Maybe you're surprised to see a Recommended post for romance novels. Well, I hope you can get over your shock and keep an open mind for this post. I feel no need to write a think-piece on reading romance novels, though. There's a lot of stigma related to the genre, just as there's a lot of stigma attached to anything relating to female pleasure, or female fantasy, or female-centred stories in general. But I'm not going to be the one to tackle that issue, except to say that it’s idiotic and sexist.
My philosophy when it comes to reading is to read anything and everything. Yes, sometimes I need to be challenged by literature. But sometimes I just want to indulge in something sweet and fun. Lately, I've been choosing the fun, fluffy reads over the serious ones, specifically historical romance novels. I sometimes cringe at describing a book as 'fluffy' or 'frivolous' - it's not my place to make sweeping judgments on the merits of different reading material or genre; it's all down to personal preference, and different readers find different things in their reading. Who's to say what's 'deep' or 'serious'? That said, for me, romance novels are definitely fun reads.
And anyway, just because a book is fun to read doesn't mean there's not something worthwhile to discover in the reading experience. As you may have guessed from my absence from blogging, 2016 has been busy and stressful. Reading romance novels hasn't just been a fun escape, it's also been a therapeutic experience when I’ve needed it. Romance stories are stories of love, yes, but the stories are also ones of courage in the face of vulnerability and characters discovering their agency in their relationships. And while the stories are addictive and formulaic, I’ve also found that they're filled with some real stuff, real feelings. I think the clichés of the genre are pretty great, too. The swoony bits, the ridiculous drama - kidnapping, fire, crazed ex-lovers and nemeses. I love it all.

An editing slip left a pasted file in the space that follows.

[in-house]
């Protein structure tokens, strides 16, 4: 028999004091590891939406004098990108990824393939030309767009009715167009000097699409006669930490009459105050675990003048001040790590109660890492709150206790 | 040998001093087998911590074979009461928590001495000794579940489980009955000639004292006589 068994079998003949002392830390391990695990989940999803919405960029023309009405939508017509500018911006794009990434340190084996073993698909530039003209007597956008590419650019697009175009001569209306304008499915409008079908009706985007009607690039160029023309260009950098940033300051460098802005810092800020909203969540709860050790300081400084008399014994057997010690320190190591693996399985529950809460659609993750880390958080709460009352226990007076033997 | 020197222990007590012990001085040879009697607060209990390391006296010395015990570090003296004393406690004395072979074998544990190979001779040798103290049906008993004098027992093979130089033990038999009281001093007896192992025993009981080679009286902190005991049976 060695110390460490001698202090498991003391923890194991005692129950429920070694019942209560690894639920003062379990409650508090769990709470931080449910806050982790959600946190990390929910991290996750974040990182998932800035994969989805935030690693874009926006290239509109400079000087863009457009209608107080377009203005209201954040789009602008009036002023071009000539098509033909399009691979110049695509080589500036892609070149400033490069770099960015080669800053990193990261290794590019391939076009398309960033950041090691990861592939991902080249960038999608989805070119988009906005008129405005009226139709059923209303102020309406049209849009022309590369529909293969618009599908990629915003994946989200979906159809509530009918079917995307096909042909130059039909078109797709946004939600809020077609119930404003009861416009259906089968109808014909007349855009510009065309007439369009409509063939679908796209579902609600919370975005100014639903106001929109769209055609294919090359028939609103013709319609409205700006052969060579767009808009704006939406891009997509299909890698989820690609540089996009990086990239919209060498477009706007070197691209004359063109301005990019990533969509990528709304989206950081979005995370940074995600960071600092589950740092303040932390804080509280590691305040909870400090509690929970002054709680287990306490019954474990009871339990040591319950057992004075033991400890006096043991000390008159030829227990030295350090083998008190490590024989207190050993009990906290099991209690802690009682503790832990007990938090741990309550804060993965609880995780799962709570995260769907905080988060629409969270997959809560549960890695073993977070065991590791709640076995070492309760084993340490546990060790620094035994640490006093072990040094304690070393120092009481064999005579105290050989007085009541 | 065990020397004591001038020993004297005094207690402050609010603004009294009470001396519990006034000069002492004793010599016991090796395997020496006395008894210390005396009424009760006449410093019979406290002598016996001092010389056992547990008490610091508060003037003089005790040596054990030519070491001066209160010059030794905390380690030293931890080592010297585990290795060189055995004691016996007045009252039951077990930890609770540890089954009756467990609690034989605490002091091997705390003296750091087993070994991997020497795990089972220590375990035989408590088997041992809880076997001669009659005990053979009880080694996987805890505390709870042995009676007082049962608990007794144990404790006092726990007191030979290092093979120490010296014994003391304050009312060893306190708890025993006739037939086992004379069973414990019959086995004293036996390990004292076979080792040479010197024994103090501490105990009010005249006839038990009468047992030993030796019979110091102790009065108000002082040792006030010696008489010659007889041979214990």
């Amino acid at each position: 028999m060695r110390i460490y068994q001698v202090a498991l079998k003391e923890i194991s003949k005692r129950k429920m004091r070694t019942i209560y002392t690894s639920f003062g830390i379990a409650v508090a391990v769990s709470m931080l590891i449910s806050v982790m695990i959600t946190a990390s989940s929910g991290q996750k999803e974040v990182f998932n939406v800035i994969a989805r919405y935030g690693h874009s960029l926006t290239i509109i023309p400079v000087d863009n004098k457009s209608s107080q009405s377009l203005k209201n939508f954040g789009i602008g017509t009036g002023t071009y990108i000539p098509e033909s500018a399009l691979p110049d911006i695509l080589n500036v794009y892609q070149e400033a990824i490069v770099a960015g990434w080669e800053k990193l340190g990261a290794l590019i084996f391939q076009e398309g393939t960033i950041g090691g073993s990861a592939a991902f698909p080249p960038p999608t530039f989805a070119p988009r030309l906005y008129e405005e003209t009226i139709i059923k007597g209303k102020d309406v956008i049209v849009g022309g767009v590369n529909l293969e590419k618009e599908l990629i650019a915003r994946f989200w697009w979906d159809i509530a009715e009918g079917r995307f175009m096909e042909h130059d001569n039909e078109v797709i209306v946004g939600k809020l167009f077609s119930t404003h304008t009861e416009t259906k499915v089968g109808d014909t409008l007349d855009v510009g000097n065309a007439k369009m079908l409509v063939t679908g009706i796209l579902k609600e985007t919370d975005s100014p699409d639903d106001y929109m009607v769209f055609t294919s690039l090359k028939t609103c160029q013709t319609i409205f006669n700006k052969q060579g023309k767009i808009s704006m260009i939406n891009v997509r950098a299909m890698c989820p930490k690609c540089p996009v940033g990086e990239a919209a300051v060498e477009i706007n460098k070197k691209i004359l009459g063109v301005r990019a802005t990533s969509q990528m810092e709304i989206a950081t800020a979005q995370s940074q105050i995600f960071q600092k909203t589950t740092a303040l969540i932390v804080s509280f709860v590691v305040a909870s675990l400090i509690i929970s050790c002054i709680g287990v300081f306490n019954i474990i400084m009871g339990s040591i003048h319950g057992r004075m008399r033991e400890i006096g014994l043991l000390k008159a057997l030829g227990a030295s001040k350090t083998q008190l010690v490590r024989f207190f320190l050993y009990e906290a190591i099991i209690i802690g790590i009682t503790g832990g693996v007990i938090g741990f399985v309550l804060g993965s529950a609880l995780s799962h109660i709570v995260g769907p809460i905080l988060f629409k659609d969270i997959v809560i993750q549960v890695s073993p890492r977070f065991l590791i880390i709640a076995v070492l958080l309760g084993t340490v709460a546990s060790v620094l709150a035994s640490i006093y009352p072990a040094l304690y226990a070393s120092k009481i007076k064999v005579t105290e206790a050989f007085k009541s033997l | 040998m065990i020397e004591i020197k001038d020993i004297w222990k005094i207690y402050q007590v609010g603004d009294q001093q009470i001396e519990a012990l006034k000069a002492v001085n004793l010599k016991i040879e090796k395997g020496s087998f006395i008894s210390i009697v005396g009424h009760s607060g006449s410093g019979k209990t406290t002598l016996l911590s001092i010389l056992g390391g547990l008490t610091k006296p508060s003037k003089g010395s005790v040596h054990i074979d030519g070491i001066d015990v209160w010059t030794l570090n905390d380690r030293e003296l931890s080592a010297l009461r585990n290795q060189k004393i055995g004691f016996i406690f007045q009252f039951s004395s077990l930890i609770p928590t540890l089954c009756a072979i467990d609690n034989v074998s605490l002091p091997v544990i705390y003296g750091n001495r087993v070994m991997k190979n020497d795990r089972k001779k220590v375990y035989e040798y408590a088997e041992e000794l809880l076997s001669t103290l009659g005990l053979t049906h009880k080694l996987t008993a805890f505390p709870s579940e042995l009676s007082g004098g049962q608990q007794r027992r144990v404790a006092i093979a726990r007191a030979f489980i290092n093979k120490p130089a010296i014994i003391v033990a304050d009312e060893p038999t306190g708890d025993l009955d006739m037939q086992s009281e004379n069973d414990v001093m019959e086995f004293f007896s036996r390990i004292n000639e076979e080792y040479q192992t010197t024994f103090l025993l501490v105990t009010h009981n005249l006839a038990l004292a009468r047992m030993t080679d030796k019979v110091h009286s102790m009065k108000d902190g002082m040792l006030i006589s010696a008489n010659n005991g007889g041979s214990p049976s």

Romance novels aren't for everyone, of course. I'm not going to go on too long trying to convince you to read them, but if you've been thinking that maybe you'd like to give a good historical romance a try - I am here to help!
Also, for any of my fellow writers out there, if you've ever been a little lost when it comes to creating romantic tension between your characters, reading romance novels has really helped me with this. I've learned the clichés to avoid, which is definitely worth the research. But I've also learned how the best writers of romance create that exciting, irresistible feeling of attraction and tension. So many writers just push two characters together and hope the readers just believe that they like each other without spending any time developing any real attraction and heat in the relationship. Even if romance isn't the focus of a story, it can be really impressive when done well, especially as it's often a great tool for character development.
So. Are you looking for a fun, swoony, devilishly good historical romance read?
First things first - Lisa Kleypas